The Expendables 2

November 29, 2012

When the new recruit to the rag-tag group of buffed up mercenaries presumably called “The Expendables” is asked why he left the military to join, he relays a story about being stuck for three hours in a firefight in Afghanistan.  He called for aerial support but his superiors wouldn’t allow it for fear of harming the locals.  Several of his fellow soldiers died “for nothing”, and to top it all off, his superiors killed the stray dog he had adopted.  This fear of the military institution and the lionization of the fighting man is reminiscent of classic, Reagan-era Stallone in Rambo: First Blood Part II, and indeed there’s nothing about The Expendables 2 that doesn’t just wish it was living in those halcyon days of pumped up heroes righteously killing en masse to hold up the classical values of American masculinity.  

That new recruit is Billy (Liam Hemsworth), a crack sniper that joins Barney (Sylvester Stallone), Lee Christmas (Jason Statham), as well as Randy Couture, Dolph Lundgren, and Terry Crews, who are all wisely given so little dialogue that they barely register other than a string of inane quips and mumbling jokes.  Along the way Bruce Willis, Arnold Schwarzenegger, Jet Li, and Chuck Norris pop up to fight the villain, Vilain, played with weird, wiry nonchalance by Jean-Claude Van Damme.  There’s also a girl, Maggie (Yu Nan), who is initially mocked for being a woman but somewhat holds her own and thus serves as what I assume to be Stallone’s nod to modernity, however shallow and ill-handled.  Vilain wants some thing or another so he can mine some plutonium for some reason and then he kills a member of the team and there is revenge and shooting and who the hell knows.  There’s not so much a plot as a string of half-assed action sequences and self-congratulatory high-fiving between old warhorses of the ignoble action movie days of yore.  It’s embarrassingly lazy, not only in its terrible, stilted dialogue (which is somehow delivered in such a poor manner that it almost does ‘terrible’ a disservice), but in the manner in which the action set pieces get resolved.  There are two major sequences that end with the team facing certain doom, only for another ex-movie star to happen by them in rural Bulgaria to save the day.  The fun it isn’t even supposed to be with seeing these men fire a hailstorm of bullets on the dozens of hapless extras; it is all about the excitement of seeing Chuck Norris walk by holding a gun (every time he turns up the famous bit from Morricone’s The Good, The Bad, and The Ugly score pops up for little to no reason).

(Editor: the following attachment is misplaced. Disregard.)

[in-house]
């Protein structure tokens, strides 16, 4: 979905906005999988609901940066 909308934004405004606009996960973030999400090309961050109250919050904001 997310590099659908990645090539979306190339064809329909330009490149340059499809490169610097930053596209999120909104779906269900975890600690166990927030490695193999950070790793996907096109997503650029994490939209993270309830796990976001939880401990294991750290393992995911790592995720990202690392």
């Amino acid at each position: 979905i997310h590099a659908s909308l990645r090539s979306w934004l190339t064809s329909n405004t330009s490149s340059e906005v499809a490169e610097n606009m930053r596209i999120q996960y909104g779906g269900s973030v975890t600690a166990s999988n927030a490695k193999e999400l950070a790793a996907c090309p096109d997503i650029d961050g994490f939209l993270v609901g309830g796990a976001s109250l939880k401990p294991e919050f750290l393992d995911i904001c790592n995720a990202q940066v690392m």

In between all the cameos and the forced fun (Schwarzenegger says “Yippe Ki Yay” after Willis berates him for constantly saying, “I’m back!”), there’s an action movie going on, only its heroes are probably more stationary than any sequence I’ve seen since the end of Rambo.  Their plans tend to consist of going full bore into a huge army of enemies, guns blazing or shells firing or vehicles ramming, all the while just pointing a gun out a window and holding down the trigger.  Alas, it works every time, as we see hundreds of bodies erupt into explosions of CGI blood.  Though the action scenes are generally much better than the strangely inert ones in the first one, there’s still a heavy reliance on editing shots of the actors standing still and shooting big guns in seemingly any direction.  If I could diagram the climactic airport terminal shoot out, I’m pretty sure it would be 7 characters standing still firing in a general direction, with a brief moment where 2 characters move across the central plane of action in a Smart Car for about 200 feet.  Whether they’re too manly to move, or just too damn old, I don’t know, but it reeks of desperation on the part of those that really need this film (Willis doesn’t really belong here, as Die Hard introduced the everyman Joe Schmo as an action hero, in contrast to the musclebound gods that Stallone et al represent, and his performance betrays a feeling that this is just a goofy lark).

It’s all very terrible and stupid and pointless and dull and sad, sure, but there’s reason to take heart.  This film’s moral code seems to be that people shooting at you is fine, but the absolute nadir for the men comes when they’re forced to give up there weapons and get on the ground, or pick up a case and politely hand it to the man holding a gun to them.  Violence is all well and good, but this act of submission is terrifying and disgusting to them, forcing them to look almost, to their eyes, feminine.  When a cadre of frightened women start firing at them when they enter their village, after their menfolk have been taken away to work in a mine a la The Temple of Doom, the burly men just laugh at their poor marksmanship, falling just short of cackling, “silly women trying to hold a gun, it’s like watching a dog try to ride a bike.”  It’s truly abhorrent, so why take heart?  Because this movie only exists because it is a curio, and as they try to victory lap in their old age and “show the young’uns how it’s done” – presumably the sensitive, lithe Jason Bourne would be met with their disapproval – they look damn foolish doing it.  This kind of film is the exception, not the rule.  Though the action genre has an awful lot of tripe and backwards thinking, it’s not as bad as it used to be.  It wasn’t celebrated like these men think it should be.  This film is a sad, aging man who still thinks his off-colour jokes are hilarious, but doesn’t realize that he himself is the joke.


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